An Ode to Growing Old

growing old

I used to be deathly afraid of growing old. I had this impression that people stop having fun when they get old. They get all responsible and boring and they stop finding pleasure in the little things.

Now, I realize how effing misguided I was.

For the longest time (and for almost the rest of my adult life), I fought the notion of having to grow old. I hated growing old. So, I wasted time doing silly things, I ran away from responsibility, did not exerted effort to learn about being responsible about my finances, put off getting married until I was 29 and then skirted the issue of parenthood until I was well into my first year of marriage.

During my younger years, I wanted to be like Peter Pan — young, full of adventure and folly, and without a hint of responsibility. Now that I am old, I see how stupid the notion was.

It’s only when I celebrated my last birthday that I realized that I love getting old. That I can’t wait to grow old.

So, last year — I started fixing myself.

I opened a personal savings account. Money that’s not meant for my clothes, shoes, Japanese fashion mags and the like. I started saving for the rainy day.

I decided to let go of a dead-end, stressful job that’s wrecking havoc on my self-esteem and health. I still get stressed with my current job, but it’s the kind of stress that goes away with punching out the time clock by 5PM. Sure, I still hate a lot of things about what I do now, but it’s work that I can see myself doing for the next two years–if I am desperate.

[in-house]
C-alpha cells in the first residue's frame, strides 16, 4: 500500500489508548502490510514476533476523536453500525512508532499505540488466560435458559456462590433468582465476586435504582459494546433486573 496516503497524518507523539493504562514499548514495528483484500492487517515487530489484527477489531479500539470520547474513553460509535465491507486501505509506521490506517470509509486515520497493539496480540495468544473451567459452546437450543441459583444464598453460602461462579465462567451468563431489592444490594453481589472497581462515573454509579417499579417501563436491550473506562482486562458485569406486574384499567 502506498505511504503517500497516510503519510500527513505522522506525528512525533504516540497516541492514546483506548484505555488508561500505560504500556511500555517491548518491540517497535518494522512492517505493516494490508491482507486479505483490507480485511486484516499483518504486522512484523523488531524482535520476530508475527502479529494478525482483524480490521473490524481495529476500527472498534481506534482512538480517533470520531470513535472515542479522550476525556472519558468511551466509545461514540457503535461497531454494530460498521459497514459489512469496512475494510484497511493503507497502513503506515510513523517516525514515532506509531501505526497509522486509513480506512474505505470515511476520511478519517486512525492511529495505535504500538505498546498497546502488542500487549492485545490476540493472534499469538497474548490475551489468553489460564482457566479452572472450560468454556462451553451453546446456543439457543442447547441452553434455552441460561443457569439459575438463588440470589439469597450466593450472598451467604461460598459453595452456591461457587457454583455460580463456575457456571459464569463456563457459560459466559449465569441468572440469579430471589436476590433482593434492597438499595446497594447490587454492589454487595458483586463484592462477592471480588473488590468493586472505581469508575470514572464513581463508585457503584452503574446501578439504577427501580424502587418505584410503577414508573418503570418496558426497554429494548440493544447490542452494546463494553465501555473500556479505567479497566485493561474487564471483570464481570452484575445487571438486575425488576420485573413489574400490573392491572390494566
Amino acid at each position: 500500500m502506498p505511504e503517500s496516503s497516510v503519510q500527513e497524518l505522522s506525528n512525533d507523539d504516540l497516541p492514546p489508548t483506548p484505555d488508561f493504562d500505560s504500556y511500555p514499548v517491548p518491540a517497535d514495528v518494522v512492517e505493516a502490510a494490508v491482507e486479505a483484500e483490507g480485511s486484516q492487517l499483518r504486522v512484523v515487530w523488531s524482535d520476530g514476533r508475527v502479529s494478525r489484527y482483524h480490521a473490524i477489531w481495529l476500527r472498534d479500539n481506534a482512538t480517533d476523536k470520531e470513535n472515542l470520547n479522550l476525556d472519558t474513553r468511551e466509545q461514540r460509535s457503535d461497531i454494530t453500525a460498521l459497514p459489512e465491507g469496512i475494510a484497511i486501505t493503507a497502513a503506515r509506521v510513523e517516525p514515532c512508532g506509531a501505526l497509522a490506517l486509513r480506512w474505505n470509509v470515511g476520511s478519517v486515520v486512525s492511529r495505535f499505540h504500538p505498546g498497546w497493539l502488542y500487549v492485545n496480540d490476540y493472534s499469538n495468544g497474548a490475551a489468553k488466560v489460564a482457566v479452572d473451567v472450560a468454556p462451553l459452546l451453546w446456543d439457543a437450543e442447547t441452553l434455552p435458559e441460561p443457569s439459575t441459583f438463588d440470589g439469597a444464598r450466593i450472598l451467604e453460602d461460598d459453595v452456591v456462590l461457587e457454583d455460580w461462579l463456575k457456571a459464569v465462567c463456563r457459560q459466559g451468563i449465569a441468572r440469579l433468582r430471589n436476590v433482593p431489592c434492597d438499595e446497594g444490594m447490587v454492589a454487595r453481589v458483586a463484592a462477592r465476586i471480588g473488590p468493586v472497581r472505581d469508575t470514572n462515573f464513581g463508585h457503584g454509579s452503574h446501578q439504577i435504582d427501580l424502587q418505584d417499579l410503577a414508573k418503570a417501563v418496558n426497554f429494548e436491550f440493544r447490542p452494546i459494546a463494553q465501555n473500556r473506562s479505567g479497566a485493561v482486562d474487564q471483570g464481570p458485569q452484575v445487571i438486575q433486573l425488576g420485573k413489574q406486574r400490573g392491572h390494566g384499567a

I shunned away from things that don’t really matter. I stopped trying to conform. I stopped trying to please people. I stopped over-extending myself and my generosity. I started being myself more and more.

I started to love the company of myself. I started to love my anonymity at work, and felt finally at peace that I won’t be winning any Ms. Congeniality contest for once. I started accepting that being alone doesn’t mean I have to be lonely.I stopped doing things that I don’t like to do and just focus my energy and resources on the things that I like and enjoy.

I started working and defining my faith. I learned to understand what it meant having a close relationship with God — beyond the edifice of the church, of hymns and statues. I learned that faith, TRUE FAITH goes hand in hand with opening your heart and mind to HIM.

I started to love what being old meant.

Being old meant not having to be afraid of added responsibilities. It meant looking into challenges and taking them head on.

I realized not everyone get to experience getting old and having a chock-full of lessons on life and love stored in your heart.

As I wait for the clock to strike 12 and welcome another year in my already blessed life — I am already excited for the lessons, challenges and blessings this year will bring me.

As an early birthday gift to myself, I went to a fertility expert earlier to finally find out what’s wrong with me. I was blessed to find out that I just need a little fixing. That there’s nothing wrong with me and that I just needed time and a little bit of taking care of.

Here’s to my 34th and to growing old.

One Comment Add yours

  1. David A. Lynch says:

    I do believe you understand “growing old(er)”. These are lessons I’ve learned, too… in my 56 years of life. Good luck.

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